And do you carry a weapon (rifle, pistol, etc) while walking about in the bush?



posted on Jun, 4 2009 @ 02:19 AM
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Originally posted by Atomic_Feline
Foof

In your opinion, what makes the Yowie so much more aggressive than its American cousin?

And do you carry a weapon (rifle, pistol, etc) while walking about in the bush?


Hi


In my opinion it is to do with their history.

There is a stark contrast between the way the Aboriginal treated the Yowie to the way the American Indian treated Bigfoot.

The American Indians (to my knowledge) respected Bigfoot as a sort of protector of the forest. They ruled that he should be left alone.

The Australian Aboriginals, however, never got along too well with the Yowie. There are reports that large scale skirmishes were fought on the east coast between tribes of Aboriginals and a group of Yowies. The Yowies lost and were driven into the mountains.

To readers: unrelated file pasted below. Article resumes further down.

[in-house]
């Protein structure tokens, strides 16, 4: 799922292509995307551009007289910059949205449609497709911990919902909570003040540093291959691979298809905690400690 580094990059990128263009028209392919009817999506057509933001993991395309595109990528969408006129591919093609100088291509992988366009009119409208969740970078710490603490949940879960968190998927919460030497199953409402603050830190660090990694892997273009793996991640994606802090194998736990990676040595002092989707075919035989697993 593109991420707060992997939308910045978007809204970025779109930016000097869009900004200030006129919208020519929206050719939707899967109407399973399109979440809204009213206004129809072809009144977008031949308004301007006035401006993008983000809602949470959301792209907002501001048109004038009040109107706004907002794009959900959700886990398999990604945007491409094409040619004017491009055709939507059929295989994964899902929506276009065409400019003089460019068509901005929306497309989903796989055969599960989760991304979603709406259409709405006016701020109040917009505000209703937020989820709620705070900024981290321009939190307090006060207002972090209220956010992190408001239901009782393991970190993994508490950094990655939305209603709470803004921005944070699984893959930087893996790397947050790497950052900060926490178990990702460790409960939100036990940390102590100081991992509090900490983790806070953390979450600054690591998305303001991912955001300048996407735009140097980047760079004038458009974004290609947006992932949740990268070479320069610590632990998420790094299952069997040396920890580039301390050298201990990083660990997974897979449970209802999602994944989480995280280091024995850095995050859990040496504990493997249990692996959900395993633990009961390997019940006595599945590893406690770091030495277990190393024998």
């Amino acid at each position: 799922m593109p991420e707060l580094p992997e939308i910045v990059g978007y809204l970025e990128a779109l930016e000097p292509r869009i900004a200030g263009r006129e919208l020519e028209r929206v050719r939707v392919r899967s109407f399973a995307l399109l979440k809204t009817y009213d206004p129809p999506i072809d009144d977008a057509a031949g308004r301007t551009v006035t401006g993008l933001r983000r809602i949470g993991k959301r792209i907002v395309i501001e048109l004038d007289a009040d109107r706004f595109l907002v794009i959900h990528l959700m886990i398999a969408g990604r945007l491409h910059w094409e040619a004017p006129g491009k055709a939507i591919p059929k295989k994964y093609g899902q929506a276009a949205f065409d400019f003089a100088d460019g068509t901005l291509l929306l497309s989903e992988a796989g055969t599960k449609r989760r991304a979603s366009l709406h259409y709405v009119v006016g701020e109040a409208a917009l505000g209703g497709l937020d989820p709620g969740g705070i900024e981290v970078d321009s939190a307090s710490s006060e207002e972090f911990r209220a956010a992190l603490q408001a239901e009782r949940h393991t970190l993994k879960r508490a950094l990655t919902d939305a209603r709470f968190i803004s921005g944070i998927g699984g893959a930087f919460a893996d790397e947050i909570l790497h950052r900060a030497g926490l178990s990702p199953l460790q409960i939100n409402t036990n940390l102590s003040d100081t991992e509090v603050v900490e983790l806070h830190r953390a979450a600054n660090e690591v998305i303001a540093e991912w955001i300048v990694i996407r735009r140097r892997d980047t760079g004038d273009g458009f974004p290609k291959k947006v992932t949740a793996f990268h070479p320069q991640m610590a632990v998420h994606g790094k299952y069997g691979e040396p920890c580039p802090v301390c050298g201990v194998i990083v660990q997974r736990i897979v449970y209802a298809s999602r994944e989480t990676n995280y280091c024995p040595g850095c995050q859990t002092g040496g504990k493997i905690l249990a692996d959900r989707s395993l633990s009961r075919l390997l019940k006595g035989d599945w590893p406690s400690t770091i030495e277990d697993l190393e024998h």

I can only assume that they still harbor a hatred for, and fear of, humans.

As far as weapons, no I don't carry anything. In Australia, you can't just walk around with a knife or gun without getting into serious trouble. I have license for neither, so it is just me and my 100m sprint times that can keep me alive if something were to go wrong.


[edit on 4-6-2009 by fooffstarr]



posted on Jun, 4 2009 @ 04:49 AM
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reply to post by fooffstarr
 


Ahhh yes. that goes along with my personal theory that Homo sapiens (last of the Hominids); is the survivor only for one fact: we are the most vicious.